February 28, 2015
I really like Dave Ramsey. His programs for dealing with debt and entrepreneurial leadership are outstanding. But I think Dave’s wrong on the use of credit cards. He preaches total abstinence. He treats them like crack cocaine. Don’t get started because you’ll get hooked. And, part of his message I agree with. Credit cards can be dangerous. And, even more, they’re often a product of big banks, which are the bad guys. However, for people who are disciplined enough to pay off their balance monthly, credit cards offer great benefits and their reward programs can be lucrative. And business owners who utilize a disciplined use of credit cards and their reward programs can benefit substantially.
In his attack on credit card rewards program, Ramsey does get specific. He cites annual fees, expiration dates and limits on cash back as negatives. So, let’s look at each of these claims:
Annual Fees: When I weigh the benefits received from cash back and point purchases, the fee isn’t painful at all. The only card with a major annual fee is American Express. All the other programs are fee-free or feature a very low fee. Back to American Express, even though their Platinum membership is several hundred dollars, it does come with some solid perks, including at one point, membership in airline clubs, which is a valuable for business travelers. Since I’m not on the road much these days, I no longer use AMEX. However, if that situation changes, I’d renew my platinum card immediately.
Expiration Dates: Yes, points do expire at some point. This is probably a result of corporate accounting not wanting companies to have a liability on their books indefinitely. Nevertheless, I’ve never had an issue with expiration on any of my reward points. Never.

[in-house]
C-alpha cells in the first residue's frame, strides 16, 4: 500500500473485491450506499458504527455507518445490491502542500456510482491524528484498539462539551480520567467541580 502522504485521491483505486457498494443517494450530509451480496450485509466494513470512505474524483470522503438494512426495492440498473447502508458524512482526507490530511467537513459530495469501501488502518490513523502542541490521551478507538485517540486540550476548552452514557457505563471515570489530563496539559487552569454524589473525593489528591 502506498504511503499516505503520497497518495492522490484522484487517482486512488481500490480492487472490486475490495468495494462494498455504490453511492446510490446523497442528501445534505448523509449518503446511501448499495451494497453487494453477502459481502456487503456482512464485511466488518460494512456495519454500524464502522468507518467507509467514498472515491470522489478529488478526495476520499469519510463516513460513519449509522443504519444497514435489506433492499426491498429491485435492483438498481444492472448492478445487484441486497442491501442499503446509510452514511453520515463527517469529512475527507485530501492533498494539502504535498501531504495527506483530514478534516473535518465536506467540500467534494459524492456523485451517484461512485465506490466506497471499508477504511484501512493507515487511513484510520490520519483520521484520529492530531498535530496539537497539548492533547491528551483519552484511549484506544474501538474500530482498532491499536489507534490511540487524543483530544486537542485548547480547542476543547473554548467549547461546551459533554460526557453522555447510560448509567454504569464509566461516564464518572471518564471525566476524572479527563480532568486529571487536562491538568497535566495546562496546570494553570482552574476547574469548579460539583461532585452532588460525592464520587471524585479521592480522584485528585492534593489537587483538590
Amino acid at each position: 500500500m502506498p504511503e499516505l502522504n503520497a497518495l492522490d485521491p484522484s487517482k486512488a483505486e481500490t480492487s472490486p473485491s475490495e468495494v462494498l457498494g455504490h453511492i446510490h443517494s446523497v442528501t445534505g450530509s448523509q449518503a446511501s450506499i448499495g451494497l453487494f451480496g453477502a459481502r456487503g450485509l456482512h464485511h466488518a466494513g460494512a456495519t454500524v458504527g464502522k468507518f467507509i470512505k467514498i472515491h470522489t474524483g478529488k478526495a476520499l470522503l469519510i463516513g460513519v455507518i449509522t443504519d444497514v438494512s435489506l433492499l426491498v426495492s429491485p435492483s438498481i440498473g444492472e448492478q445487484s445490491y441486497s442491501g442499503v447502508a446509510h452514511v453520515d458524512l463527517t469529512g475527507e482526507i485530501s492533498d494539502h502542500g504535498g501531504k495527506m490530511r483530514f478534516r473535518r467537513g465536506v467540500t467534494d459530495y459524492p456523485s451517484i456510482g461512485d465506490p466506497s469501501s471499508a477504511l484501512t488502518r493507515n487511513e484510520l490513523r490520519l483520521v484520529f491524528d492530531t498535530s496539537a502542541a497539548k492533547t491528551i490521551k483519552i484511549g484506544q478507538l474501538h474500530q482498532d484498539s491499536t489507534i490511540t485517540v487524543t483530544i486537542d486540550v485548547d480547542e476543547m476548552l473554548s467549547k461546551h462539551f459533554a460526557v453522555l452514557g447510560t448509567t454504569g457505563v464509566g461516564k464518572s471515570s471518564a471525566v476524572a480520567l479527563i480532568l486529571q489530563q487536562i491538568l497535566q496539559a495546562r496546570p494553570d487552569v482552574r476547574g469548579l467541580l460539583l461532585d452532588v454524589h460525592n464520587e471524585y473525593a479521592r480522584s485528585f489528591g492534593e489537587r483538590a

Cash Back Limits: While some cards do put a cap on cash back rewards, I’ve never encountered it. And, on one of my business accounts, I get cash back every month.
For small business, credit card reward programs can offer a number of advantages. Not only are the points valuable for cash purchases or paying for business travel, they help to offset the cost of accepting credit card payments from customers. Additionally, and probably the best benefit of disciplined credit card use, you have leverage when using a card. When a product or service isn’t delivered as contracted, the credit card charges can be reversed.
So, like Dave, I think credit cards can be very destructive. And certain people would be wise not to use them, ever. But Ramsey’s suggestion that everyone simply cut up their credit cards is short-sighted. Fire, guns, chainsaws, cars and even the internet are all tools that can greatly enhance life but require the user to exercise good judgement. My doctor, who is full of common sense one-liners, often reminds me that the only difference between medicine and poison is dosage. Take your medicine as directed and you get better. Take too much and you can die. If you’re responsible and disciplined, credit cards offer a number of important benefits, including generous rewards programs that do pay consumers who pay their bills.
Editor’s Note: Pete Thomson is host of The Consumer Team, broadcast weekly on CBS Radio’s 1080 KRLD in Dallas/Ft. Worth, Texas. (Saturday, 5-7 PM Central) Thomson is also CEO of McQ Media Inc, a media company based in Dallas, TX,